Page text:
The Difference Between Hoarding, Collecting, and Clutter

Hoarding vs collecting & clutter bannerDetermining the Difference Between Hoarding, Collecting, & Clutter

Not everyone who accumulates exorbitant quantities of clutter has “hoarding disorder”, they may simply have a clutter problem, or they may be a collector. Most households experience varying stages of clutter at a given moment. From simple piles of junk mail, books, and newly-purchased groceries, to small mounds of clean or dirty laundry, reusable shopping bags, and boxes. Often, a busy household will not have the time to properly sort and organize their belongings immediately. Others who deal with clutter may not be able to physically carry or lift items to properly organize them. Only a mental health professional can diagnose hoarding disorder but we have provided the medical definition (below) from the Mayo Clinic along with our own definitions of clutter and collecting as a professional hoarding cleanup company. Creating distinct separations between someone with hoarding disorder, clutter, and collections is important to ensure that the cleaning project is approached properly allowing for effective medical treatment by a mental health professional.

Hoarding vs Collecting vs Clutter

Hoarding Disorder (Definition):

Hoarding disorder is defined as someone who has “a persistent difficulty discarding or parting with possessions because of a perceived need to save them” (Mayo Clinic).

Note: Hoarding is the excessive collecting of trash, personal items, food, animals, etc. without being able to throw anything out or let go of their animals. An individual with hoarding disorder, will not be able to control the items that they keep because they cannot bring themselves to throwaway or giveaway the items persistently.

Collecting (Definition):

Someone who can consistently keep their collected items contained to certain parts of their home where they can be taken care of, not allowing the items to negatively affect their life or the life of those around them.

Clutter (Definition):

Someone who can consistently keep their items contained to certain unused parts of their home as storage through periodic cleaning, organization, and discarding of items, not allowing the clutter to negatively affect their life or the life of those who are around them.

If you suspect a loved one of hoarding use the four tips below to help convince the individual that they have a problem that must be addressed:

1. Develop Trust

Hoarding interventions must be handled delicately in order to prove to the hoarder that you are worthy of their trust. Building a bond of absolute trust during the hoarding intervention process is the key to a successful recovery effort. Whether the hoarder is dealing with a minor hoarding situation, or more dangerous conditions like those displayed in animal hoarding situations, interventions must be extremely subtle, private, and respectful.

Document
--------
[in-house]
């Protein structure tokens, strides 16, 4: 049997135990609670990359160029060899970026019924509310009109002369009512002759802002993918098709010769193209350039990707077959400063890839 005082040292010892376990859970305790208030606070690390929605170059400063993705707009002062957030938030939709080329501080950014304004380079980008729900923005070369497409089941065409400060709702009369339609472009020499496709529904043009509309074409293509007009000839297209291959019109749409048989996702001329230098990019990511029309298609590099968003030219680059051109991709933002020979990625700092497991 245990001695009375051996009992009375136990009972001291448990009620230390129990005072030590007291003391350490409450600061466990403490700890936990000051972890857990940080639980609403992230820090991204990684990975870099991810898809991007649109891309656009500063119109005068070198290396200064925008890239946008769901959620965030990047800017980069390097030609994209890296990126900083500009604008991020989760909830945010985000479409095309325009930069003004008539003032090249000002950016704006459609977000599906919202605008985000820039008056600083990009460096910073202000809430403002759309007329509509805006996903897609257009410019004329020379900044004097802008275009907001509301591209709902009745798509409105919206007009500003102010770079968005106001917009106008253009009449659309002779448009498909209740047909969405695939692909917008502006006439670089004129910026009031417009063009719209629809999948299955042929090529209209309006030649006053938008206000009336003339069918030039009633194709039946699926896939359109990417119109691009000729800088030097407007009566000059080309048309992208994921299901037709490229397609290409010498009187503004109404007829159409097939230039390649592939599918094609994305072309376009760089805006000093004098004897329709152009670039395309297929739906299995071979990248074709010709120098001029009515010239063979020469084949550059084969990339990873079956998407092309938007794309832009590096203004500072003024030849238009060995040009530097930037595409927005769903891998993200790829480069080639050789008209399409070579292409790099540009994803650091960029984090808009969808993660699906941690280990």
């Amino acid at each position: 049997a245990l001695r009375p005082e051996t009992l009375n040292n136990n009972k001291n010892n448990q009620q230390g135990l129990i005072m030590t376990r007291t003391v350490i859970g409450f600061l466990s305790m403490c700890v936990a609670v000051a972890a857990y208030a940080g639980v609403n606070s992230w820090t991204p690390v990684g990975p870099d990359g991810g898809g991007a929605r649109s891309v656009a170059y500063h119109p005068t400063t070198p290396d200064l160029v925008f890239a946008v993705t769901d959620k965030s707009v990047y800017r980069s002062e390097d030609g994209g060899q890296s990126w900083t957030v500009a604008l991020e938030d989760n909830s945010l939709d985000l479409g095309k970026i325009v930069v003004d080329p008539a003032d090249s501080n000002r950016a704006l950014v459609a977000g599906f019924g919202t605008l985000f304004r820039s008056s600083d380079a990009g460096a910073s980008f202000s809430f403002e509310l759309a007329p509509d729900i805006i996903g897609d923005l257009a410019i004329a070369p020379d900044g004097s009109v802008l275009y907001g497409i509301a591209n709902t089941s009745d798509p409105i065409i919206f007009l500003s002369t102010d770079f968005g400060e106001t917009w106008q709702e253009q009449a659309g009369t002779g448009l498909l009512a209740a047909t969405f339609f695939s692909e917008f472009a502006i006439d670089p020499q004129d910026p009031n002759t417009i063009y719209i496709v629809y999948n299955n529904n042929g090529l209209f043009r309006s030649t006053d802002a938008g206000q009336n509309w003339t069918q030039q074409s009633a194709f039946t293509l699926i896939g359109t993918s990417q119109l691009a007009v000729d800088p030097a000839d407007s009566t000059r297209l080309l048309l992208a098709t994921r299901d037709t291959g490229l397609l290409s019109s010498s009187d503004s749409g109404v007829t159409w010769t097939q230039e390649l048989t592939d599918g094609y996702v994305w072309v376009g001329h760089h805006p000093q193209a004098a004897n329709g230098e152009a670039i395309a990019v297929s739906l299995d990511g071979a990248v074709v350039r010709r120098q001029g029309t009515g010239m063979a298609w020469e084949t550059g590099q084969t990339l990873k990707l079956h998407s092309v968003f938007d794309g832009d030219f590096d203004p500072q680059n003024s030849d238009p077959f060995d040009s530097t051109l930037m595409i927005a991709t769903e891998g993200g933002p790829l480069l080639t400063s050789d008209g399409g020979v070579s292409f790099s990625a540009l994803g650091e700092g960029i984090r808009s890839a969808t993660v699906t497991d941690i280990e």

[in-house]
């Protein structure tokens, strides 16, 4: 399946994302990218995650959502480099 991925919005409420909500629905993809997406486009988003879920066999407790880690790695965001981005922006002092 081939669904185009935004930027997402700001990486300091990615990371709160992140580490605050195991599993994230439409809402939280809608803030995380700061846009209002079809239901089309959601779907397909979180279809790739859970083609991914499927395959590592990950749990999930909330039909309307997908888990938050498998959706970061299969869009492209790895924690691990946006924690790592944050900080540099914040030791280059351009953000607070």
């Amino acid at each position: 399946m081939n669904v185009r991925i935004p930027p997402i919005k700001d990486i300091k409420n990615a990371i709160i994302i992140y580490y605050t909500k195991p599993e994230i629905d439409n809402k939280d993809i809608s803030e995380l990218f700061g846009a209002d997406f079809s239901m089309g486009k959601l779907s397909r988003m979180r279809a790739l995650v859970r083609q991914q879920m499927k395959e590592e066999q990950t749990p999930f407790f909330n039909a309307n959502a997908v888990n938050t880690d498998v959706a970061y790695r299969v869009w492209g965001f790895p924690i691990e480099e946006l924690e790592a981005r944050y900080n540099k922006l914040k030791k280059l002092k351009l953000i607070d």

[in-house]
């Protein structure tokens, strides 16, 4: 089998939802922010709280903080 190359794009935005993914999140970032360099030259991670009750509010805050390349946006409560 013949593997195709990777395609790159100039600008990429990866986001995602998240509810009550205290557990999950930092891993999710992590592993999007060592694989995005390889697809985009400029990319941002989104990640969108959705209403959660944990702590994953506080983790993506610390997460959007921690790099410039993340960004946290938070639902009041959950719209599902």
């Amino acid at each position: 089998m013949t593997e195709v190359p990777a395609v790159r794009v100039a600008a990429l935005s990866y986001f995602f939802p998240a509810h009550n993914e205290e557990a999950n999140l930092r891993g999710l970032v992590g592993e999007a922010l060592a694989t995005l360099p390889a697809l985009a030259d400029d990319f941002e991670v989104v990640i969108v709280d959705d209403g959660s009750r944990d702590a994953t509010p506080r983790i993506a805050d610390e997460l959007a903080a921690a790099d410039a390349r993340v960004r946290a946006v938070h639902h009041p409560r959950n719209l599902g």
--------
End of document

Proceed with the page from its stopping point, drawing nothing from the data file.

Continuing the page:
2. Observe Avoidant Behaviors

Hoarders are typically embarrassed by their living conditions, often going out of their way to hide their lifestyle from their closest of friends and family. To avoid lectures about deep clutter cleaning and life-altering treatment plans, hoarders will often distance themselves from siblings, parents, children, friends, and co-workers. Should a loved one find that someone important in their life is suffering from hoarding an intervention must be conducted and it should be extremely private and respectful in order to give the best chance for success.

3. Privacy is Key to Development:

Privacy is key to developing a successful hoarding treatment plan. Hoarding specialists and case managers from Address Our Mess understand the discrete element of hoarding cleaning. By persuading the hoarder to trust in their friends and family again the hoarder can potentially open up about the trauma that may have caused their condition, giving them a better chance of a successful recovery. It is also important to never pass judgment or lose one’s temper with a hoarder. Remember, the hoarder has chosen to risk embarrassment and humiliation by sharing his or her condition with someone. Keeping the bond of trust in tact is crucial to changing the hoarder’s life for the better.

4. Patience for Slow Progress:

Patience is necessary to keep the hoarder on track and focused. While those conducting the intervention may have just uncovered this horrible way of life, the hoarder has probably lived this way for many years. Therefore, it is important to remember that patience will go a long way to help the hoarder progress towards a successful recovery even if the progress feels slow to the people involved. 

In time, hoarding therapists can be called upon to further address the root of the hoarding condition. However, allowing the person to start anew in a clean and sanitary home is the key to affording them the fresh start he or she so desperately needs.

Finding the right hoarding cleaning service is essential to a hoarding cleanup project and to living a happy, healthy life in recovery. For more information call us at 410-589-2747, email, or use our contact us page to learn more about our clutter cleanup servicehoarding cleanup service, and animal hoarding service.

Hoarding Clutter

Mon, 10/07/2013 - 16:11 by Kenneth Donnelly